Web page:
We might be conditioned to think that dreams are unimportant.
However, exploring the world of dreams is a wonderful way to know more about ourselves, our motives, desires, and fears.
They are a pathway to get in touch with our subconscious, which for just a few hours is allowed to wander freely in other dimensions, without the guidance and control of the conscious — often rigid— mind.
The messages we get from these unrestrained nightly adventures, if paying attention, can be revealing.
This is the Ayurvedic take on dreams.
The spirituality behind dreaming
Whether we remember them or not, we all dream.
According to the Hawaiian tradition, the spirit breaks free and goes elsewhere when we are immersed in a deep, sound sleep.
We visit other dimensions — in which we tend to be more active than this reality.
See other spirits.
Engage in adventures.
And receive messages from our Higher Self.
These messages can give us foreknowledge of things to come, or they might provide us with insights about our spiritual progress. Sometimes, they can display the light and darkness within us.
It is a shame we don’t remember all of our dreams. In part because we lose valuable information we could definitely use to better understand our psyches. But also because we dream about one third of our lives. Not remembering what we experienced during such a vast amount of time means wasted opportunities to learn, balance, and heal our minds.
Ayurveda and dreams
Watch this video to learn more about the world of dreams
The connection between Dreams and Ayurveda is strong.
The world’s oldest health system teaches us that our dominant dosha — Vata, Pitta, or Kapha — plays a key role in the content of our dreams.
Vata types have the most restless dreams, which often become nightmares.
They usually involve flying, falling down, death of loved ones, snakes, moving, being paralyzed with intense fear, and abstract imagery. It’s common that in these dreams we are the victim of an attack or secluded in a frightening place.
Pitta constitution has more realistic dreams. Nevertheless, they are full of passion and conflict.
Pitta dreams can present mystery and intrigue, as well as elements of aggression, struggle, challenges, jealousy, and fights. Often, they take place in summer and focus on intellectual activity, eating, violence, problem-solving, or situations where there is shame.
Kapha individuals have peaceful, placid dreams.
But, Kaphas often do not remember their dreams at all. These dreams may take place in winter or spring and involve snow, romance, finding money, enjoying sweets, doing the same work repeatedly, being late, a vision of themselves dead, and satisfying subconscious desires.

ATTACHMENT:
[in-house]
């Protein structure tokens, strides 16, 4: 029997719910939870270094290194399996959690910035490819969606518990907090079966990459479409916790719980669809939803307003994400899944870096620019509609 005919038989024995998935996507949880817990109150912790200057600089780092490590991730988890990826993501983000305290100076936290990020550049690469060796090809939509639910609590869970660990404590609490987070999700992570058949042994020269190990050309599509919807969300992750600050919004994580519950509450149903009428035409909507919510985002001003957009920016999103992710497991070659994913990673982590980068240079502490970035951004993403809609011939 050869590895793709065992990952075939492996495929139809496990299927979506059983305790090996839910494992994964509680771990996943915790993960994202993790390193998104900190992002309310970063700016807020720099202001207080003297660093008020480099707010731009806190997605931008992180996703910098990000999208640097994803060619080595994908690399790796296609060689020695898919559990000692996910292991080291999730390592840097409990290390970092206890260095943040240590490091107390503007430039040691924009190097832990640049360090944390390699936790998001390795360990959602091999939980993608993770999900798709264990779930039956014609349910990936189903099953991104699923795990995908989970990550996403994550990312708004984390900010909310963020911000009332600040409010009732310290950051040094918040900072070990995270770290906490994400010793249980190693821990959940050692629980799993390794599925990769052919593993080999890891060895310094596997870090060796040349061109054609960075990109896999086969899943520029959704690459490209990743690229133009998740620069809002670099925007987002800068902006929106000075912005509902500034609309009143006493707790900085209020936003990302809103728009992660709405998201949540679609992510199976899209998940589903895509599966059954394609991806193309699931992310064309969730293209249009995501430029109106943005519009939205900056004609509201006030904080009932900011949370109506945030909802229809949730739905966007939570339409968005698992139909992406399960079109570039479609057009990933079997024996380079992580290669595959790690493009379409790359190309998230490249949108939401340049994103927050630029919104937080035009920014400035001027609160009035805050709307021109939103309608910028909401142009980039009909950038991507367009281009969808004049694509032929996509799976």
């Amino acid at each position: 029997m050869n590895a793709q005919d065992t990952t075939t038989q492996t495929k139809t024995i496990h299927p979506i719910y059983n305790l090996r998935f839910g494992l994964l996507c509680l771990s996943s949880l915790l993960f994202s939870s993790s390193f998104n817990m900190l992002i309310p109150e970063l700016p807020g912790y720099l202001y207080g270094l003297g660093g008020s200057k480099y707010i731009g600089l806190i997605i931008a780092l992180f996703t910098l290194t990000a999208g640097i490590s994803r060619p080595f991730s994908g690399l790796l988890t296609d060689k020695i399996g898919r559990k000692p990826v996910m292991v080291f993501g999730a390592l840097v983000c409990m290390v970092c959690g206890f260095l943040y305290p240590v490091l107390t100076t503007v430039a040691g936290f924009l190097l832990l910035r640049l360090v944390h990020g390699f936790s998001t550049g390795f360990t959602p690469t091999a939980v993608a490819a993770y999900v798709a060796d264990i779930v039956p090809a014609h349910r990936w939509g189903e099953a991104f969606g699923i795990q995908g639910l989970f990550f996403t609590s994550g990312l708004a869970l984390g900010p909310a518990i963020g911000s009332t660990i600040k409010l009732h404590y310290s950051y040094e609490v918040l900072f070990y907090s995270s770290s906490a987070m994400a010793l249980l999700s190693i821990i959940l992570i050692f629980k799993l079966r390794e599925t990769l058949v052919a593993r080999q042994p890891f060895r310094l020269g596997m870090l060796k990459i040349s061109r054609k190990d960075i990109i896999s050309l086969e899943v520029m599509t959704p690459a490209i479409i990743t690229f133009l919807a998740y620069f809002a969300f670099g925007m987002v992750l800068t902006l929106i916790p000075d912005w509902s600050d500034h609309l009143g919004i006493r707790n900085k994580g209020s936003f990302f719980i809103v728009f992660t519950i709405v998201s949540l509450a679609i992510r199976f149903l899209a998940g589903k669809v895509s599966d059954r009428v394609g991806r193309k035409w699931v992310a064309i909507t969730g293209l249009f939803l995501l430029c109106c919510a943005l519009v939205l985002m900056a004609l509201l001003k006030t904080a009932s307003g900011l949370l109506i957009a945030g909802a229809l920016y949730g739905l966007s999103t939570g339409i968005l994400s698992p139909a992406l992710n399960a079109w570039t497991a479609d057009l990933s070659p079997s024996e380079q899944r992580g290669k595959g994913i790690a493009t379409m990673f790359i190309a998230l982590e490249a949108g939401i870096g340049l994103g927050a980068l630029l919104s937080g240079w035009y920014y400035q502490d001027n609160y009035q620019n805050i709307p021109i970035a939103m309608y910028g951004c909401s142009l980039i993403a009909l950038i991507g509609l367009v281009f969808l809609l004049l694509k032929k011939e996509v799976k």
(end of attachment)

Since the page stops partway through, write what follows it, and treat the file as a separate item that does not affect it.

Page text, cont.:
Relying on books or websites of dream interpretation is not a good idea, as they dogmatically conclude that certain images always mean the same things.
However, your dreams are unique to you.
As such, they require your thoughtful consideration.
When a dream is unclear, you can ask your subconscious, before sleeping or meditating, to make it easier to interpret.
Another way of interpreting dreams involves acting out, in your imagination, the role of each element in the dream to understand what it reveals. From that vantage point, you could discover their purpose in being there and the message they are trying to communicate to you.
Or you could simply evaluate the meaning you personally give to those elements in the dream. For instance, for you, a tiger might evoke feelings of danger. When you do this with every element, the interpretation of the dream can become clear.
Remembering your dreams
To benefit from dreams, we must remember them.
Do one of these things to train your subconscious to help you recall the content of your dreams.
- Ask your subconscious, clearly and firmly, to help you remember your dreams.
- Keep a piece of paper and pen close to your bed so that you can annotate your dreams as soon as you remember them.
- Occasionally, a forgotten dream is remembered when your body takes the position you had while dreaming it. Therefore, if you wake up without recalling what you’ve dreamed, just try several sleeping positions and lie quietly in each for a few moments until the memories appear.
- The Law of Attraction dictates that whatever we think about, we attract. So, think about dreams, read about them, and observe the contents of your mind.
If you are interested in training your subconscious and reprogramming your mind, check this blog on Ayurveda and self-hypnosis.